Deaths at the U.S.-Mexico border could very well surpass a record set 16 years ago, the Washington Times has reported.
Through the month of July, the U.S. Border Patrol has recorded 383 deaths at the border “from all causes,” more than the entire fiscal years of 2019 and 2020, which saw 300 and 253 deaths respectively.
And there are still two months of data in fiscal year 2021 to be collected and published.
The record for border deaths was set in 2005, when 492 illegal immigrants perished at the U.S.-Mexico border. If the number of border crossings continues to remain significantly elevated — and there is no reason to believe it will not — total deaths in 2021 will most certainly overtake the 2005 record.
“The deaths used to be concentrated in a few of the Border Patrol’s nine sectors. The Tucson, Laredo and Rio Grande sectors accounted for almost all the tally,” the Washington Times reports. “This year, though, the spread of misery has been striking. Every one of the nine sectors has recorded double-digit death tolls.”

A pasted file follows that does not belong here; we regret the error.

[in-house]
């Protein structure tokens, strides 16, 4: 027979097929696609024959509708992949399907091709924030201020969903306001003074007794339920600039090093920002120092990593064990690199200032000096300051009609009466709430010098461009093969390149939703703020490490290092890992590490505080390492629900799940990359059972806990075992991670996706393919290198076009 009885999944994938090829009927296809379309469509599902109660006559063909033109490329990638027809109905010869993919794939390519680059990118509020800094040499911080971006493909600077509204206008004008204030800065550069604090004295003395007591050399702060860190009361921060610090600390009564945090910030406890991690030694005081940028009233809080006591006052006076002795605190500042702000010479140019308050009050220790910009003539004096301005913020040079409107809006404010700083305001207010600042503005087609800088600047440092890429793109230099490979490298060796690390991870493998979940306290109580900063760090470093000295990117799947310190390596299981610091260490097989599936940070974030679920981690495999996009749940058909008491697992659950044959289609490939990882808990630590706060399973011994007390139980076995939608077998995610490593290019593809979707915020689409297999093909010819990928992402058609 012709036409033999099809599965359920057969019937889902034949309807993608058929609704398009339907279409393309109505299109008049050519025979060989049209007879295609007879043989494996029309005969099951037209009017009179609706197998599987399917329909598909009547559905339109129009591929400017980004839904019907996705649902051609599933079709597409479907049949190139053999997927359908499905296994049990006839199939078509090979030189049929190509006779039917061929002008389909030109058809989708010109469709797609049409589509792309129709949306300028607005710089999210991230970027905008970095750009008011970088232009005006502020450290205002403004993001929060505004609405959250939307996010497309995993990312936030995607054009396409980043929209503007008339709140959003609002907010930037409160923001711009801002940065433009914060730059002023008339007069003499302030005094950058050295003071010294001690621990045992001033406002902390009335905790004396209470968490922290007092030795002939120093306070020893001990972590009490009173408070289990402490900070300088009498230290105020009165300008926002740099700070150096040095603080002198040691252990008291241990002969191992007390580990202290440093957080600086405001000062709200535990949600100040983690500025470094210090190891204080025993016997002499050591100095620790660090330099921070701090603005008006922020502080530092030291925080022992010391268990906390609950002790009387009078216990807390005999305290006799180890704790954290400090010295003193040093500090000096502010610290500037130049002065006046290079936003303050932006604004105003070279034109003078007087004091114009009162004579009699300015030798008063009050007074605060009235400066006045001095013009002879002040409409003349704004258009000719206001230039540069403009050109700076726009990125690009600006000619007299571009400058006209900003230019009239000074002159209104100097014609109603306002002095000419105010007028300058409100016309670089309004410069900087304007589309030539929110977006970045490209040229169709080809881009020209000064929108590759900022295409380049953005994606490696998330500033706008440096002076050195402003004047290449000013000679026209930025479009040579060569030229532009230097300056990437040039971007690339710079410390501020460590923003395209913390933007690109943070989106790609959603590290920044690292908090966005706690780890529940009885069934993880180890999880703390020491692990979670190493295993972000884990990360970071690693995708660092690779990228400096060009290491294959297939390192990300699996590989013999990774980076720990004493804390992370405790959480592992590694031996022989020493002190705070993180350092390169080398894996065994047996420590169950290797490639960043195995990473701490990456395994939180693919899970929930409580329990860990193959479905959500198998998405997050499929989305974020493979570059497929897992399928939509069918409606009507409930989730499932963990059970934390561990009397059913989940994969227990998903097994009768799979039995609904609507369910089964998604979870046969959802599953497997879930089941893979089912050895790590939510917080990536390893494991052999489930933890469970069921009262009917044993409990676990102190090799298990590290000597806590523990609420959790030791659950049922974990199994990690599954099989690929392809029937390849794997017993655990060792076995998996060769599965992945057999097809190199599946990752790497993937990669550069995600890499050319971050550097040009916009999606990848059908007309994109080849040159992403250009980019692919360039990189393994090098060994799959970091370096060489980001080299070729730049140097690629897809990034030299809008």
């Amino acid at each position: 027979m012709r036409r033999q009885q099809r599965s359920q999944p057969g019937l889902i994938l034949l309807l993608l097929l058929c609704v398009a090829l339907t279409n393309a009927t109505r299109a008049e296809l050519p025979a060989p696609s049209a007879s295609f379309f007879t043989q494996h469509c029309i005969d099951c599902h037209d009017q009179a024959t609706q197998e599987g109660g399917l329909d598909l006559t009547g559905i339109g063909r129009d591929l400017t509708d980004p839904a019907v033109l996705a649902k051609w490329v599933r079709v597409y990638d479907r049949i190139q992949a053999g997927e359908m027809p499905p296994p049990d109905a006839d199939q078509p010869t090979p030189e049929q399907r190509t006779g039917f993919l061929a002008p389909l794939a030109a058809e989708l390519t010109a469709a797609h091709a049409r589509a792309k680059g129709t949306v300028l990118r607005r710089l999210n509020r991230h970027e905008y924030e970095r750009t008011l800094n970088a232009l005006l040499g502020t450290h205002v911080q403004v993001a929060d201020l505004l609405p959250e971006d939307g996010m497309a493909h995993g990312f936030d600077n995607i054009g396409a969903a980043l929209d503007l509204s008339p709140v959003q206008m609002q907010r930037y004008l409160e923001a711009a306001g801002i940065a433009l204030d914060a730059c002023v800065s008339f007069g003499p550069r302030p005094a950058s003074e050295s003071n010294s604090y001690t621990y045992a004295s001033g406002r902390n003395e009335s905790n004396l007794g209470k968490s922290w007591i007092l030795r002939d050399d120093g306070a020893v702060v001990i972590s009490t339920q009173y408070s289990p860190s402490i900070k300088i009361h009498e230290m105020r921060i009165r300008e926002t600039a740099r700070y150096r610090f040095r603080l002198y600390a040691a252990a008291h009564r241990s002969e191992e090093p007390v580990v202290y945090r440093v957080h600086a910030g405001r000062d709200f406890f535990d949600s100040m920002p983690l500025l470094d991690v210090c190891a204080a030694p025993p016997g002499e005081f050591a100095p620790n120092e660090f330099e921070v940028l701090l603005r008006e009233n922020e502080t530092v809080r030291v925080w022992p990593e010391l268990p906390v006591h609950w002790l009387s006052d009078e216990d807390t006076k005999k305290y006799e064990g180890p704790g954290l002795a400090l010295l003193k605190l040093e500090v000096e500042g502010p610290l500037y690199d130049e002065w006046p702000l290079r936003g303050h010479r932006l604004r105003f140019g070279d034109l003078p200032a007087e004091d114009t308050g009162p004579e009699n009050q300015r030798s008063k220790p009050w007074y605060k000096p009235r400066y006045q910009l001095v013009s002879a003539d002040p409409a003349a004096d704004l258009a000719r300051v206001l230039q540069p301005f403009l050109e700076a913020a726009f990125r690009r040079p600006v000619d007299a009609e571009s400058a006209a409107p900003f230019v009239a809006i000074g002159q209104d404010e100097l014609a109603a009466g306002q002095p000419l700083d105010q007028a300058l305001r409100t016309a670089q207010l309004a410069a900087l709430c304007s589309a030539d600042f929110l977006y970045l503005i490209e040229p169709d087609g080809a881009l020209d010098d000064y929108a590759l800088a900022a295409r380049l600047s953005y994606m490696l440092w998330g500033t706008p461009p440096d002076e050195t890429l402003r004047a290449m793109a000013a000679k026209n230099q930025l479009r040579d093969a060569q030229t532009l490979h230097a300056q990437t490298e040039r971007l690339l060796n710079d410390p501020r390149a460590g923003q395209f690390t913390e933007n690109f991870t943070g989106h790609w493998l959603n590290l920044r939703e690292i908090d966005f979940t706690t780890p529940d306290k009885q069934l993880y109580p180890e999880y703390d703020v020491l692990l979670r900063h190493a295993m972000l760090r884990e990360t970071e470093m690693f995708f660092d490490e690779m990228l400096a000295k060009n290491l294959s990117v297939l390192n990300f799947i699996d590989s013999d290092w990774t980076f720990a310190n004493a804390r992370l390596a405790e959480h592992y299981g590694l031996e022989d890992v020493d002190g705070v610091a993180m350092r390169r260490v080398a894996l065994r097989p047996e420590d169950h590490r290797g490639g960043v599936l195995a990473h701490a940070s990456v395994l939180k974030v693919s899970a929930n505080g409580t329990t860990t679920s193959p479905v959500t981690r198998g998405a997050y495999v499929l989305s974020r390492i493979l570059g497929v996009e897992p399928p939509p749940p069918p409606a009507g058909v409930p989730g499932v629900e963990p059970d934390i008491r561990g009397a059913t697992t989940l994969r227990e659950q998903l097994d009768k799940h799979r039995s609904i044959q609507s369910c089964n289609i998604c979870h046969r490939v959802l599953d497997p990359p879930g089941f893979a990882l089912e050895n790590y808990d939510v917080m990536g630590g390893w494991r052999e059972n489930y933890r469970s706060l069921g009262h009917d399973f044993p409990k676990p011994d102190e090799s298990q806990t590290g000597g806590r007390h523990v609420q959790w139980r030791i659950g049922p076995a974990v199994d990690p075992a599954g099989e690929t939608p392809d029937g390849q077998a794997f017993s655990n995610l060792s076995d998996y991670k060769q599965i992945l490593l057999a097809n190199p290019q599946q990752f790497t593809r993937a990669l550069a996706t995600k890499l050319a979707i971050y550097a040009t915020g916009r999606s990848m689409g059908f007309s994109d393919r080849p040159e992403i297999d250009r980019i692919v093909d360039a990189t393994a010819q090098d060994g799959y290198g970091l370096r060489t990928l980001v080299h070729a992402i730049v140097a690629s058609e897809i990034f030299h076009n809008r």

Many border crossers perish in the sweltering desert heat, by falling from the border wall, or by taking risks to avoid Border Patrol checkpoints, the report says.
Increased crossings lead to increased deaths, though they also lead to increased rescues. The Border Patrol has already set a record high in the number of rescues performed. Through July, the number of rescues (10,528) was practically double the number in all of 2020 (5,333).
Border Patrol agents are dealing with record numbers of entries, rescues, and deaths at a time when the agency is also trying to manage chronic understaffing. Alpha News has previously reported on the physical and mental toll the entire situation has taken on its agents.
Record deaths and overcrowded detention facilities show that mass illegal immigration, sometimes implicitly encouraged by one political party in particular, leads to increased suffering for everyone involved, particularly the illegal immigrants themselves. The Border Patrol is dealing with nothing short of a humanitarian crisis.